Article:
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Accokeek, Maryland facts for kids

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Location in Prince George's County
Location in Prince George's County
Location of Prince George's County in Maryland
Location of Prince George's County in Maryland
Country United States of America
State Maryland
County Prince George's
First settled c. 1200
Founded 1608
Designated CDP 1990
 • Type Unincorporated
 • Total 28.803 sq mi (74.60 km2)
 • Land 27.436 sq mi (71.06 km2)
 • Water 1.367 sq mi (3.54 km2)
194 ft (59 m)
 • Total 10,573
 • Rank 118th
 • Density 367.080/sq mi (141.730/km2)
Time zone UTC-5 (Eastern (EST))
 • Summer (DST) UTC-4 (EDT)
ZIP code
Area code 301, 240
FIPS code 24-00250
GNIS feature ID 596993

Accokeek, "at the edge of the hill" in Algonquin, is a census-designated place (CDP) located in the US state of Maryland and the county of Prince George's. The CDP is located on the Potomac River, borders Charles County and is approximately 17 miles from Washington, D.C.. It is a part of the Washington metropolitan area. The population of the CDP, as of the 2010 United States Census was 10,573, making it the 118th most populous place in the state of Maryland.

While the area around Accokeek was occupied by Native Americans since approximately 2,000 BCE, John Smith was the first European to settle the area in 1608. In 1990, the United States Census Bureau officially made Accokeek a CDP.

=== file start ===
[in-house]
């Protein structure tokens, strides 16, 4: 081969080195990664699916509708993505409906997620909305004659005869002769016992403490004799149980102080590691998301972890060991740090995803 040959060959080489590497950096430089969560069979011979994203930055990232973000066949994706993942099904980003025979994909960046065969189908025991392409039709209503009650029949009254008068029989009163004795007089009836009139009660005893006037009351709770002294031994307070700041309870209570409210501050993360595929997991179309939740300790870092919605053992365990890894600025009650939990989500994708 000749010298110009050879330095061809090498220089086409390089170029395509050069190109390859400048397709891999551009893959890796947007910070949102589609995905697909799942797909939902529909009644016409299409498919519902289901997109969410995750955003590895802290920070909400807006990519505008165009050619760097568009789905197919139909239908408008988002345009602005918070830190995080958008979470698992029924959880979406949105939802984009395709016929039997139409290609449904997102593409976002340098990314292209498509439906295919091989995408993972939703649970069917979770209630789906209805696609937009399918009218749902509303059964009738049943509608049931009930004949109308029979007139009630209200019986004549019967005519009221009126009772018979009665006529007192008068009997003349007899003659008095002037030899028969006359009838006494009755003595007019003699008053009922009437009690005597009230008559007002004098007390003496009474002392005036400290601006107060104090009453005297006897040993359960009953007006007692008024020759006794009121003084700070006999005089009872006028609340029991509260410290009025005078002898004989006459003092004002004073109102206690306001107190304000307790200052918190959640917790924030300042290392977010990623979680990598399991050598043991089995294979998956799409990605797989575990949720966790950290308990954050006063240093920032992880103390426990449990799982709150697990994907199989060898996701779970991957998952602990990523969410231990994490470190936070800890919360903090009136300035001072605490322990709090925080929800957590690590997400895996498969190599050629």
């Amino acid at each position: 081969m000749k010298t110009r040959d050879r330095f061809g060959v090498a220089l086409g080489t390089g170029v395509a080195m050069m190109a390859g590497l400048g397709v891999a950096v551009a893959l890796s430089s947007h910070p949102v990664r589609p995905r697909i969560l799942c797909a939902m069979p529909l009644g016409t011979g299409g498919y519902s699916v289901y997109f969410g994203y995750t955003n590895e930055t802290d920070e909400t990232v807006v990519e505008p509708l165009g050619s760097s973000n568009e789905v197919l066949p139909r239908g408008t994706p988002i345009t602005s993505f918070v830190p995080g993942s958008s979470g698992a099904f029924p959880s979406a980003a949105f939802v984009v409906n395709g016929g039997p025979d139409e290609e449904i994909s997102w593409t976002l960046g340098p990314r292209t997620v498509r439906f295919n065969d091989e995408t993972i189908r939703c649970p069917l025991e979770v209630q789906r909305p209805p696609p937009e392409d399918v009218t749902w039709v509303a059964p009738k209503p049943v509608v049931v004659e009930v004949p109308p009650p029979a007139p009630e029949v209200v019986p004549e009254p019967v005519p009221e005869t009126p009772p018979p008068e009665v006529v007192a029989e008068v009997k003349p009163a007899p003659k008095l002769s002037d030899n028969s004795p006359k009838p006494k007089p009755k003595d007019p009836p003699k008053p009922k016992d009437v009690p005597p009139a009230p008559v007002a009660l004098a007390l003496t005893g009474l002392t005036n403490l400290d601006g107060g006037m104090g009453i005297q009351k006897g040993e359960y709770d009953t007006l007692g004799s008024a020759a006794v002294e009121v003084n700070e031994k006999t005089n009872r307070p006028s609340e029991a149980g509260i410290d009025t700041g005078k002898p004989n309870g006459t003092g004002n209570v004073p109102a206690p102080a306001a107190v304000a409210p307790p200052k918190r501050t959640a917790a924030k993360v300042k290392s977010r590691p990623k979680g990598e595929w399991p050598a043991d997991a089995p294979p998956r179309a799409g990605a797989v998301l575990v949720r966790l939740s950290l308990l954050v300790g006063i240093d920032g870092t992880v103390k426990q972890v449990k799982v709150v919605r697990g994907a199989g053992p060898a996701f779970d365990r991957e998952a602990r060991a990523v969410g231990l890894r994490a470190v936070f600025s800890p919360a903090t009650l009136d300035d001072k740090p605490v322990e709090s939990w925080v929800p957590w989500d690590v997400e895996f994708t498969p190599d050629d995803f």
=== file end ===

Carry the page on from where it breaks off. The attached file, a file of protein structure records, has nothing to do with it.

The area around Accokeek had been occupied since around 2000 BC; however, the first permanent village was established in c. 1200 AD by the Piscataway tribe. Captain John Smith was the first European to see the Accokeek area. In 1608, he sailed the Potomac River and found the Moyaone village. At the time of the discovery, Moyaone was the seat of government for the Piscataway Tribe. The village of Moyaone disbanded and the population migrated to other tribes before other Europeans settled the area.

In mid-17th century, settlers were purchasing large plots of land for farming. The Native Americans were upset that the settlers were wearing-out the land due to farming various crops, which led to multiple battles between the two. Between 1675 and 1682, the Native Americans left the area as a result of losing.

In 1861, Accokeek was still rural, and agriculture was the main economic factor for the place. Tobacco was the main crop planted. During the American Civil War (1861–1865), Accokeek took the side of the Confederacy. According to the 1860 Census, the area around Accokeek had a slave population of 1,600 (52.6%). There were multiple Confederate spies in the area, including Thomas Harbin who open a hotel in the area and had plans to kidnap then-President Abraham Lincoln.

Henry and Alice Ferguson settled in Accokeek when they purchased Hard Bargain Farm overlooking the Potomac River in 1922 as a vacation retreat. Between 1935–39 Alice Ferguson initiated archaeological excavations. A fort from the Susquehannock people, which was demolished in 1675, was found. In 1957, US Senator Frances P. Bolton founded the Accokeek Foundation. The Foundation was used to purchase 200 acres (81 ha) of land in Piscataway Park to help preserve the area.